Saturday, July 4, 2009


Namaste, Namaskar or Namaskaram is a common spoken greeting or salutation in the Indian subcontinent. It is derived from Hinduism, and in India and Nepal it has multi-religious or else common usage where it may simply mean "I bow to you."

The word is derived from Sanskrit (namas): to bow, obeisance, reverential salutation, and (te): "to you" Namaskar is considered a slightly more formal version than Namaste but both express deep respect. It is commonly used in India and Nepal by Hindus, Jains and Buddhists, and many continue to use this outside the Indian subcontinent. Namaste and Namaskar are used commonly in Northern India. However, Namaskara and Namaskaram are used in Southern part of India, instead of Namaste.

When spoken to another person, it is commonly accompanied by a slight bow made with hands pressed together, palms touching and fingers pointed upwards, in front of the chest. This gesture, called Anjali Mudrã, can also be performed wordlessly and carries the same meaning.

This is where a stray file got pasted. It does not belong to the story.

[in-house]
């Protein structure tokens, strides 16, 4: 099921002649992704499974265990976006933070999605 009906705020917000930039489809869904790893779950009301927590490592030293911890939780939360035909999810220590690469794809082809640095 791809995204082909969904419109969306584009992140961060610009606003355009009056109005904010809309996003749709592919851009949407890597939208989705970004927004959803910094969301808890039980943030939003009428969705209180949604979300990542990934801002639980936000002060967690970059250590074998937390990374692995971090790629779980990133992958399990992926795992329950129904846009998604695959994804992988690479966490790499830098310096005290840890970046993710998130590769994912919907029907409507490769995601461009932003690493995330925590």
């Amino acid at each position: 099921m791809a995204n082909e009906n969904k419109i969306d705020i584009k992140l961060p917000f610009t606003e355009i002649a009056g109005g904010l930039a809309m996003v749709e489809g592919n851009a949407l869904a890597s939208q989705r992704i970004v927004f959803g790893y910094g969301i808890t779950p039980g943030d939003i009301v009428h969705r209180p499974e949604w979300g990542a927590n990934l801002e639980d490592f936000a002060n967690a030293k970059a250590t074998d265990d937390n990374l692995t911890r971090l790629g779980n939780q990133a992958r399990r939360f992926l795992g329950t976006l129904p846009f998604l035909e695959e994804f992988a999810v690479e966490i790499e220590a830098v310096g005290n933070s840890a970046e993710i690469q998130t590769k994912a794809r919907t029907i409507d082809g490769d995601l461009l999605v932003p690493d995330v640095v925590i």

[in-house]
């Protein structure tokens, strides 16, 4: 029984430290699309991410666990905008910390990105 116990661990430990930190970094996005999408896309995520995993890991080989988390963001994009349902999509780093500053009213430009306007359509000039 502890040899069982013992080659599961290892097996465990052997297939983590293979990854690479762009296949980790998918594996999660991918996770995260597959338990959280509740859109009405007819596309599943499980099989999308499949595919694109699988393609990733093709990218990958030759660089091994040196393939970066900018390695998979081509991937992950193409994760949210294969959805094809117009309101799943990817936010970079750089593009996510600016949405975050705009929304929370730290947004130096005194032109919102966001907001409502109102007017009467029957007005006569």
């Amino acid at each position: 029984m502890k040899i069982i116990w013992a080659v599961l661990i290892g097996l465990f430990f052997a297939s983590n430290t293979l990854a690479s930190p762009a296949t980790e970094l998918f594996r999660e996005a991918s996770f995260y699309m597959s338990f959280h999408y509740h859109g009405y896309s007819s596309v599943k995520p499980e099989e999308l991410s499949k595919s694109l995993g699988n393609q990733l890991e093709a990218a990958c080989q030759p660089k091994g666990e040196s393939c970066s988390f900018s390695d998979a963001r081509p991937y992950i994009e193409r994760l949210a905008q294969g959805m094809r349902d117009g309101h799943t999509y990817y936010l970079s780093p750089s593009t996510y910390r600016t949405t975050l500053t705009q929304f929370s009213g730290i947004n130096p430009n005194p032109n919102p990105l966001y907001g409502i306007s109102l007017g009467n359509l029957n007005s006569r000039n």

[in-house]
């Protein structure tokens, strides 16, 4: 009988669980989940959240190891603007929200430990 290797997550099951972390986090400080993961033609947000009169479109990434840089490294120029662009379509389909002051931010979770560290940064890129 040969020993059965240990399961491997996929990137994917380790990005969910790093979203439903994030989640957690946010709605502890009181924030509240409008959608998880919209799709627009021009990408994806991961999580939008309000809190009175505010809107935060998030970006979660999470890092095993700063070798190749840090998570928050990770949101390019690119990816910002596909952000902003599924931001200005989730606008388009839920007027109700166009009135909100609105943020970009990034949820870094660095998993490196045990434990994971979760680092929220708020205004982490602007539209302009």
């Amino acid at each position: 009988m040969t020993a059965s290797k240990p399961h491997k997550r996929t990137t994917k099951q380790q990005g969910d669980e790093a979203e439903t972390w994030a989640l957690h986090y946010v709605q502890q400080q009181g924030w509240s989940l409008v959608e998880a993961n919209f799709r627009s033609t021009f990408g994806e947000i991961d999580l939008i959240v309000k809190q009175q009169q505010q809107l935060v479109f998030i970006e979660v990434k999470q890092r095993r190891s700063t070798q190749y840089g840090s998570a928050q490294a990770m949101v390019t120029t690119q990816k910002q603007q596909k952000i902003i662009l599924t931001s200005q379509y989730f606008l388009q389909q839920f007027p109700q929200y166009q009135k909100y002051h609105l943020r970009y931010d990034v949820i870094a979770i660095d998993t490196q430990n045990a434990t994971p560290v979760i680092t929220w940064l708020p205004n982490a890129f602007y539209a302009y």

In Indian and Nepali culture, the word is spoken at the beginning of written or verbal communication. However, upon departure only the wordless hands-folded gesture is made.

Namaste is one of the few Sanskrit words commonly recognized by Non-Hindi speakers. In the West, it is often used to indicate Indian Hindu culture in general. Namaste is particularly associated with aspects of Hindu culture such asvegetarianism, yoga, ayurvedic healing, and other cultures that are derivatives of Hinduism such as Buddhism and Jainism.

In recent times, and more globally, the term "Namaste" has come to be especially associated with yoga and spiritual meditation all over the world. In this context, it has been viewed in terms of a multitude of very complicated and poetic meanings which tie in with the spiritual origins of the word.

Source: Wikipedia

1 comment:

Fernando C. Zamora said...

namaste, mam an :-)